Then…the interview with LeMan?! Mud covered face, half delirious, and so gassed he acts like 4th is a shame. Oh, and his hair net is quite askew. He’s amazing in the interview, almost acting as if the viewer might be unaware of what he just pulled off. Like he was just out riding his bike, not hammering it in the Paris-Roubaix!

  4. @Ron
    Oh, we’re talking about cycling again?? Oh.

    Yeah – that attitude – that 4th is bad – is what makes people like LeMond end up winning 3 Tours and a couple world championship road races. Never being satisfied with anything less that numero uno is what it takes.

    Marc Madiot – he’s the DS for Français des Jeux and directed Gilbert for a while. Love his win in…was it 1991? The way he pedaled over the stones with his bike bouncing around while his body was totally still. A perfect example of how to ride them. Amazing.

    Ok, just checked – yeah, it was 1991.

  5. @frank

    Awesome video Frank.

    (it could use some kittens dancing in viking helmets in the background but awesome none the less).

    Ok, no more interuptions from me. Cycling…carry on.

  6. @minion
    Pic taken pre-nuts… for some reason the site ain’t liking my picture uploads lately (either wrong orientation or won’t load at all), so you’ll have to use your imagination…

  7. Always did love that RMO jersey. Along with La Vie Claire it was one of the coolest jersies of the 80s. Madiot, Mottet, Claveyrolat did it proud! Had replicas of both but the LVC one went awol. (Insert very sad face here).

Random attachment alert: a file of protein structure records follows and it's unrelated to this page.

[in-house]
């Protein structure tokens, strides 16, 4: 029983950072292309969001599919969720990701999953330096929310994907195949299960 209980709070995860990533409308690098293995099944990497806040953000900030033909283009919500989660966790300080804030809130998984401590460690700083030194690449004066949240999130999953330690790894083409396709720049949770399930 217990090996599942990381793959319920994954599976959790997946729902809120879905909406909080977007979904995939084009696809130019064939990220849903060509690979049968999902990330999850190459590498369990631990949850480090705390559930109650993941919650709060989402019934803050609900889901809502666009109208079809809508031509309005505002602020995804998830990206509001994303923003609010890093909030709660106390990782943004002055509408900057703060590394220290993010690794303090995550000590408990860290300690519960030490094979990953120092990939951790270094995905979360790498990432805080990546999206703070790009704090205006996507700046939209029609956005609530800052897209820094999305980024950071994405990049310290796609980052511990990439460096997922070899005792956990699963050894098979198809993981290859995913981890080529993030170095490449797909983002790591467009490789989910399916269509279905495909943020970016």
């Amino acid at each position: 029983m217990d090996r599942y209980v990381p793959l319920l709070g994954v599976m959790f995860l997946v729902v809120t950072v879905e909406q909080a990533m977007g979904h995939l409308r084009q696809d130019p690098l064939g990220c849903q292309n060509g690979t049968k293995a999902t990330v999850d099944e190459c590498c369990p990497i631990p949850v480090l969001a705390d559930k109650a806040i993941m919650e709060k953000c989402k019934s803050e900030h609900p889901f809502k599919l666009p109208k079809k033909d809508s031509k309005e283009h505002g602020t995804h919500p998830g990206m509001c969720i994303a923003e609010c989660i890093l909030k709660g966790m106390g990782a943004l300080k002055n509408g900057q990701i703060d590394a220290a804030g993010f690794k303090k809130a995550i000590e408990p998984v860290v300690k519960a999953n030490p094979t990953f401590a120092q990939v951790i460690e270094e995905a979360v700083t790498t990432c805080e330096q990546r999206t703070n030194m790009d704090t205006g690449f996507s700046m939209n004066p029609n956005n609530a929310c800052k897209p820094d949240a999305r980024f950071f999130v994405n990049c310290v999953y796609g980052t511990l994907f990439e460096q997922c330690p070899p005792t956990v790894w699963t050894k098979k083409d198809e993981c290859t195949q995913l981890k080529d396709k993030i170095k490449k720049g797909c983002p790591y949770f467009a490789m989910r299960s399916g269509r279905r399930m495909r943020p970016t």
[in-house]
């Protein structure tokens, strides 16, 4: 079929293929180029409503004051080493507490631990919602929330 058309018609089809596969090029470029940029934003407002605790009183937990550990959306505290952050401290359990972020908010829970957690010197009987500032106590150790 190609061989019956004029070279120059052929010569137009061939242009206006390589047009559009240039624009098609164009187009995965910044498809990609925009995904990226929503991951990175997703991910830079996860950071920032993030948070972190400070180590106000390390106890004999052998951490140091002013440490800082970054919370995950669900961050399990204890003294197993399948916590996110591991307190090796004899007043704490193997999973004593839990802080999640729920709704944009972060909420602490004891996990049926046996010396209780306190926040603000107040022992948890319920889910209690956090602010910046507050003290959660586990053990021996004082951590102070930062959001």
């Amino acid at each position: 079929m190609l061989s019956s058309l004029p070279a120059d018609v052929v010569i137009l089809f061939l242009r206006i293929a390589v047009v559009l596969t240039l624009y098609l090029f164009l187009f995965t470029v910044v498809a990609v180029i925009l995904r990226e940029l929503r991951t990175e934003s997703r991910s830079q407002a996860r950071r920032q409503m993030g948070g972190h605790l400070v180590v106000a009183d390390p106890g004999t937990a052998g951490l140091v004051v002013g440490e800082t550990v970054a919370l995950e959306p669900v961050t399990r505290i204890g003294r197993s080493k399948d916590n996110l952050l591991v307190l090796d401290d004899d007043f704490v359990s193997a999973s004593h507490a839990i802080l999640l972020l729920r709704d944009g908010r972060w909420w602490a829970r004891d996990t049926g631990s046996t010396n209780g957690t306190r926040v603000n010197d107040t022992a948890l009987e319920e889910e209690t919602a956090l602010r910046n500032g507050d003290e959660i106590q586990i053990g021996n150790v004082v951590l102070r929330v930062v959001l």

8. @sgt

    @minion
    Pic taken pre-nuts… for some reason the site ain’t liking my picture uploads lately (either wrong orientation or won’t load at all), so you’ll have to use your imagination…

    Should work now – there were lots of bugs with the upgrade to PHP 5.3, but they’re getting fixed. Nothing like non-stop debugging for 32 hours straight to get things working again.

  9. @wiscot

    Always did love that RMO jersey. Along with La Vie Claire it was one of the coolest jersies of the 80s. Madiot, Mottet, Claveyrolat did it proud! Had replicas of both but the LVC one went awol. (Insert very sad face here).

    Moi aussi. Somewhere deep in my drafts is an article about the RMO team. I’ll have to finish that one day. Awesome. There’s a lot of Virenque hate here, but I always loved the guy.

  10. The new Trek Domane has possibly given us the most innovative suspension technology since the controversial Zertz inserts from Specialized (do they work, or are they a gimmick?) I vote gimmick, but that’s another argument. Let’s take a closer gander at the Domane.
    1) The handlebars are pretty nice, taking the Fizik gel pads to a better place.
    2) The asymmetric seatpost makes loads of sense. Maybe more challenging for aftermarket posts, but not any more than the integrated posts are currently.
    3) Now for the IsoSpeed joint. So simple and elegant – Has this been done before? I question that it will last the life of the bicycle, but servicing doesn’t look all that difficult.